December 26, 2010


For Christmas, one of the puzzles I received from my parents was this cool 3D maze puzzle called Perplexus. (Thanks Mom and Dad!) Unlike most of the puzzles that I have where the goal is to either take it apart or put it together, this is a dexterity puzzle where the goal is to navigate a ball through an obstacle course.

Just reading that description doesn't sound all that interesting, but as you can see from the photo, the obstacle course is very elaborate! There are 100 different 'barriers' to overcome to reach the end, so it is quite a challenge. I'm saying obstacle course rather than maze since there aren't really any dead ends, it is a linear path. Here's a catchy promotional video from the Perplexus website that shows the puzzle in action:

The puzzle has a long story behind it: the concept was originally created in the late 1970's by Michael McGinnis, a 3D design teacher, who envisioned adapting his idea into a toy. 20 years later, Michael collaborated with Brian Clemens and Dan Klitsner of KID Group, a toy inventing group, to make the idea suitable for consumers. It was launched as Superplexus by Hasbro  in 2001 with an electronic timer and sound effects.

Recently, it was re-released by PlaSmart as Perplexus with no electronics, which is the version I have. No batteries to change! There are knock-offs for sale under the names Magical Intellect Ball, 3D Labyrinth IQ Puzzle, and Addictaball, but you should buy the licensed version to support the inventor. Check out a full article on Michael and the Perplexus by the San Francisco Chronicle with some photos of Michael and his first sketches of the puzzle.

Michael created a massive version of this puzzle that is currently for sale at Hammacher Schlemmer for $30,000. Pretty amazing! Considering how much that toy cost, I would think the kid in the picture would be more excited. I wonder how manipulating this massive version compares to the smaller handheld version. Here's a video of another giant Superplexus that Micheal created in action. Check out for more photos about the construction and history of this puzzle.

Back to the Perplexus: the puzzle has three starting points numbered 1, 2, and 3 that will start you at barrier 1, barrier 28, or barrier 59. This is quite handy because it is extremely difficult to solve the entire puzzle in one go. I've been working on it for the past two days and haven't had much luck. It took me about an hour to get all the way through it even using these 'save points' once I had made it past each one. Pretty challenging!

That said, the first third of the course in actually fairly easy. There are pretty high walls on either side of the path, so it is just a matter of navigating the ball in the correct direction. After the 2nd starting point, it gets quite a bit more difficult and will challenge even the most dexterous puzzler!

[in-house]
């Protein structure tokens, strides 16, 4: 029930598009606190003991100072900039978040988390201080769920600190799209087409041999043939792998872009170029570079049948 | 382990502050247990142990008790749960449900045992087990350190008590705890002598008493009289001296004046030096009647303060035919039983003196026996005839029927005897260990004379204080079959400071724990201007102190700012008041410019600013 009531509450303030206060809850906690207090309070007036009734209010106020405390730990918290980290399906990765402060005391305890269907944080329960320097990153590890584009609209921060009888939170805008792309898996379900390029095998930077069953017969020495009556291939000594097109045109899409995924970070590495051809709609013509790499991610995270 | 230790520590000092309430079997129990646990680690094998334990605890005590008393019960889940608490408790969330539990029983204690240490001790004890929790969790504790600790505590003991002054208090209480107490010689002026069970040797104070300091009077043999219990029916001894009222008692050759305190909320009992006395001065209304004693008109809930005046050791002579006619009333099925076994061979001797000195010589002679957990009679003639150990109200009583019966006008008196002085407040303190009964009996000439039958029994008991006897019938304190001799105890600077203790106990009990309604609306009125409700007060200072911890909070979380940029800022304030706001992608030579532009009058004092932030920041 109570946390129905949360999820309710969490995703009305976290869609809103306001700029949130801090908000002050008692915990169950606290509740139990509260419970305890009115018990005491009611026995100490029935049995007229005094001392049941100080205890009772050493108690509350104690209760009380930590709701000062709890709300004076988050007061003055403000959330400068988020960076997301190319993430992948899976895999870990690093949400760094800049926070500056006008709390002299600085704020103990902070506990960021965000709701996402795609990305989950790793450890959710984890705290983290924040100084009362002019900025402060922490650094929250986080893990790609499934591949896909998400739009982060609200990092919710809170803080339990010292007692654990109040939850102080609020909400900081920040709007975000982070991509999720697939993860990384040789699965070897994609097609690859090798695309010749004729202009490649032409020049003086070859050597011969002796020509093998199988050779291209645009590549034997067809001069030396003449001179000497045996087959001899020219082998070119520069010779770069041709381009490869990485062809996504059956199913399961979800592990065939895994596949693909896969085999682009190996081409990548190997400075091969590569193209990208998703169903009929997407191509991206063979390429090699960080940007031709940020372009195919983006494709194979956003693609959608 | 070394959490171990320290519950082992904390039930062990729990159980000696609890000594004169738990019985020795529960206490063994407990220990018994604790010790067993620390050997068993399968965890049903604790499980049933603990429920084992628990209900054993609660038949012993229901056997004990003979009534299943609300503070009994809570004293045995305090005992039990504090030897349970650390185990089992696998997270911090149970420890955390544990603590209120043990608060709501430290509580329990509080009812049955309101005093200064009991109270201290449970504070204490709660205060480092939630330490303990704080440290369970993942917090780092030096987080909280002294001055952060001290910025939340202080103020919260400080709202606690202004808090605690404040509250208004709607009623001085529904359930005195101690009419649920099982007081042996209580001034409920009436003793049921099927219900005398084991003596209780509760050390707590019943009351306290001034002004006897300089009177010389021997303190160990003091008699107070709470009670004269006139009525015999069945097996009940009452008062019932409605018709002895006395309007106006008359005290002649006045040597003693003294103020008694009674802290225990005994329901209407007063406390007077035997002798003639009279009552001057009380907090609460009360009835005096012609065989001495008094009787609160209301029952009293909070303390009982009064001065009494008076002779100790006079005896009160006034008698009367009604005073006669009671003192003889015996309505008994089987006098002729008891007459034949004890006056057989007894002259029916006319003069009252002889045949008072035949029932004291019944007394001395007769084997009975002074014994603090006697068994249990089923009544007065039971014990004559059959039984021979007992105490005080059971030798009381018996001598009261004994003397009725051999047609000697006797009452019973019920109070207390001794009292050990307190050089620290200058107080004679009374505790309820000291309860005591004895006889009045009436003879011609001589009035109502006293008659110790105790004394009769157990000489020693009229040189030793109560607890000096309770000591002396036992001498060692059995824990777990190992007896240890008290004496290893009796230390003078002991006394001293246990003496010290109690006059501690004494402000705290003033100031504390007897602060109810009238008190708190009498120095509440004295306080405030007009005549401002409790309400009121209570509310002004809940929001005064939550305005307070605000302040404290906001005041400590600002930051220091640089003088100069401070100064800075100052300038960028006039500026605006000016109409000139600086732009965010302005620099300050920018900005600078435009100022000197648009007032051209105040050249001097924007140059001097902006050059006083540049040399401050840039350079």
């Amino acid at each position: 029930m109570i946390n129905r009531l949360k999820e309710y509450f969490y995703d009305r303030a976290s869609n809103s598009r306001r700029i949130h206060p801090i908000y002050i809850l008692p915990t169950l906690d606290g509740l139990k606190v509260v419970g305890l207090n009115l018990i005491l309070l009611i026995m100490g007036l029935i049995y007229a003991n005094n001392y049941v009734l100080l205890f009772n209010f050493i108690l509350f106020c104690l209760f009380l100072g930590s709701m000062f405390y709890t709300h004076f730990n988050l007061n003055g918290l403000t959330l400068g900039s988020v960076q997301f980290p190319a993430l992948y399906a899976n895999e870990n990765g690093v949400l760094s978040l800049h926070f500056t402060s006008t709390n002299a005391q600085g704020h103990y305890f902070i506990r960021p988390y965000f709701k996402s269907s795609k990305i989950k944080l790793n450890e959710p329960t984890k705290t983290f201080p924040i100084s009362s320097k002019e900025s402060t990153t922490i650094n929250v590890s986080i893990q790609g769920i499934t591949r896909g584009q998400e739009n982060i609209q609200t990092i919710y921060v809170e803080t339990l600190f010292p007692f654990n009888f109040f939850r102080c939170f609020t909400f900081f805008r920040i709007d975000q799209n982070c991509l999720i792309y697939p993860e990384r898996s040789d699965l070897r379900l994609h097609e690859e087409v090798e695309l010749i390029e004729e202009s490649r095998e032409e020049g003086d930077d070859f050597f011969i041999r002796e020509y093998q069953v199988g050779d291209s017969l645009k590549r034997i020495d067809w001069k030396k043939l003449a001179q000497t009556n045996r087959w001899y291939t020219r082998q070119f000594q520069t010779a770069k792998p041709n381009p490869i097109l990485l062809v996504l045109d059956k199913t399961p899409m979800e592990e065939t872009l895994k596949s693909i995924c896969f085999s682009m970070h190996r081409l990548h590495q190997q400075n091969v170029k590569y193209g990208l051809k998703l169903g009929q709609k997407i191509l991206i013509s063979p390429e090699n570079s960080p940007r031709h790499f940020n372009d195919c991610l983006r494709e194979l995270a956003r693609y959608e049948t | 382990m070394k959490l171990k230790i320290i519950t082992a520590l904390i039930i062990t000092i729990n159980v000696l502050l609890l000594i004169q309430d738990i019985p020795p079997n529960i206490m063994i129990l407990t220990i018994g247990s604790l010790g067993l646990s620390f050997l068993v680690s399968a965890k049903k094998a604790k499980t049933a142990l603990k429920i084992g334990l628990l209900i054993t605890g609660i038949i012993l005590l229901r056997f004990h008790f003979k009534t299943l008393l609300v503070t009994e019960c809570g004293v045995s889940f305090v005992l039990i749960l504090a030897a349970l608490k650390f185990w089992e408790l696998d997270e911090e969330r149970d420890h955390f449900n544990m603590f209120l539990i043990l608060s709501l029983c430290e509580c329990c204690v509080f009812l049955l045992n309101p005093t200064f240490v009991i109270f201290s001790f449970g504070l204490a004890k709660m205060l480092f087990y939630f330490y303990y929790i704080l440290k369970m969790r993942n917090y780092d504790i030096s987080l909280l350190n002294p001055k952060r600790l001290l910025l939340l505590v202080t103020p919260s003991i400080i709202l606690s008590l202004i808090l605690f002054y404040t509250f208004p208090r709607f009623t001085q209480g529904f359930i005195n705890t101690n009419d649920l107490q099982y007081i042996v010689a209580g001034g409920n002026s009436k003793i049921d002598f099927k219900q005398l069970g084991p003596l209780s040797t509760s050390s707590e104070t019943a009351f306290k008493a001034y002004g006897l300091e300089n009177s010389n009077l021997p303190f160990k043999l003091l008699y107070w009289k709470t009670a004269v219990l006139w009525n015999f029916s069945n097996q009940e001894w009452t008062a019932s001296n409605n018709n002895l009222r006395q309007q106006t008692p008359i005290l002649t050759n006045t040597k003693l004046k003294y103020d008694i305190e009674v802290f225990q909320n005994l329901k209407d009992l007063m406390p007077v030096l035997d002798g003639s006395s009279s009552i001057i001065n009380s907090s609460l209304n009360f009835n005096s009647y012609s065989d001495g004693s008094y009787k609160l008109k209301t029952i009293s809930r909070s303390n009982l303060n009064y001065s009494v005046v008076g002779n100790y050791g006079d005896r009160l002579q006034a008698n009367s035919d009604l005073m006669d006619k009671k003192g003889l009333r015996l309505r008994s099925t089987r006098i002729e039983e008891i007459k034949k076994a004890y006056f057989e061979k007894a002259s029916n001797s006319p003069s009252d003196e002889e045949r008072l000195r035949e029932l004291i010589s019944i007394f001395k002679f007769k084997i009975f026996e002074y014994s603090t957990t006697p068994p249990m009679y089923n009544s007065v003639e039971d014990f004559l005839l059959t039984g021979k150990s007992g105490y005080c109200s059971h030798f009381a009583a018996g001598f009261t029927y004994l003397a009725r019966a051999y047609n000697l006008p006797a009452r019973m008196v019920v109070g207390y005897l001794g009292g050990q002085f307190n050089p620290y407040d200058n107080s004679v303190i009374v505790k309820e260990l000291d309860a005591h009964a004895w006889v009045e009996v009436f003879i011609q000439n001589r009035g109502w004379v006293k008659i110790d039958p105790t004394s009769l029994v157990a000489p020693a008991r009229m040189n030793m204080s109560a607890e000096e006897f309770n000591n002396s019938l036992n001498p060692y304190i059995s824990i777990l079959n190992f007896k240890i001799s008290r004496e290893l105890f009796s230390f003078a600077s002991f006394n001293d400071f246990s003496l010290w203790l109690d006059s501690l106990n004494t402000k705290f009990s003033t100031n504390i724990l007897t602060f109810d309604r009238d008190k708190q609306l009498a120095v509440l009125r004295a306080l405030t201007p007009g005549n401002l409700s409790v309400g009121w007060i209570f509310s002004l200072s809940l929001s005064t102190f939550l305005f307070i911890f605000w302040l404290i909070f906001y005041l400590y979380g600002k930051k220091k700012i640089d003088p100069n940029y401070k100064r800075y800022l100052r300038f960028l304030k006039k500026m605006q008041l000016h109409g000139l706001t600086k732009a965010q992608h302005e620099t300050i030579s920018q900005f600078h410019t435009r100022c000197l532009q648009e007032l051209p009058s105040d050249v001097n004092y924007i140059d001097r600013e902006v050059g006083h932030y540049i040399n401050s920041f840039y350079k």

We had family over for Christmas and my cousins really enjoyed this puzzle. They were taking turns trying to get the whole thing done throughout the afternoon.  It really draws you in since you want to see what will come up next after the point where you just fell off. It feels a bit like a Revomaze in that you keep getting further and further before you fall off, which encourages you to continue.

I think the only downside to this one is that it is damn frustrating, but that just makes it all the more sweet when you finally get past a tough part. Even though you may get frustrated, I think most will be tempted to return to it and try to finish it. Also, the construction is plastic, which some people may not like. I liked the colors, and it seemed quite durable, though I'm going to be careful about preventing scratches on the exterior.

Overall, Perplexus is an awesome puzzle! Compared to the standard dull dexterity puzzle with a few balls rolling around randomly in a small plastic case, this one blows them out of the water! It makes me wonder if there are any other interesting dexterity puzzles like this that I'm unaware of. Let me know in the comments if you know of any must-have dexterity puzzles that are out there.

Definitely check this one out! Even if it doesn't quite seem like it is up your alley and you usually don't like dexterity puzzles, I think pretty much anybody will enjoy it. They also make great gifts for kids of all ages (3+) as well as adults.


  1. Thanks for the review! I've looked at this puzzle a few times and put it back because it didn't seem like the type of puzzle our family enjoys. I'll definitely purchase next time I see it!

  2. Awesome! Let me know how you and your family like it.

  3. This brought up a memory for me! I used to work in a retail shop several years ago and that the shop used to sell this puzzle. I remember that I'd spend around 10 minutes a day hiding in the stock room trying to gradually solve it. Then someone bought it one day and I never got the chance to finish it. I think I'll have to track one down now!

  4. Awesome, Oli! It really is an addictive puzzle. Good luck tracking one down! I heard that some new versions of this puzzle were going to be launched at the New York Toy Fair this weekend!


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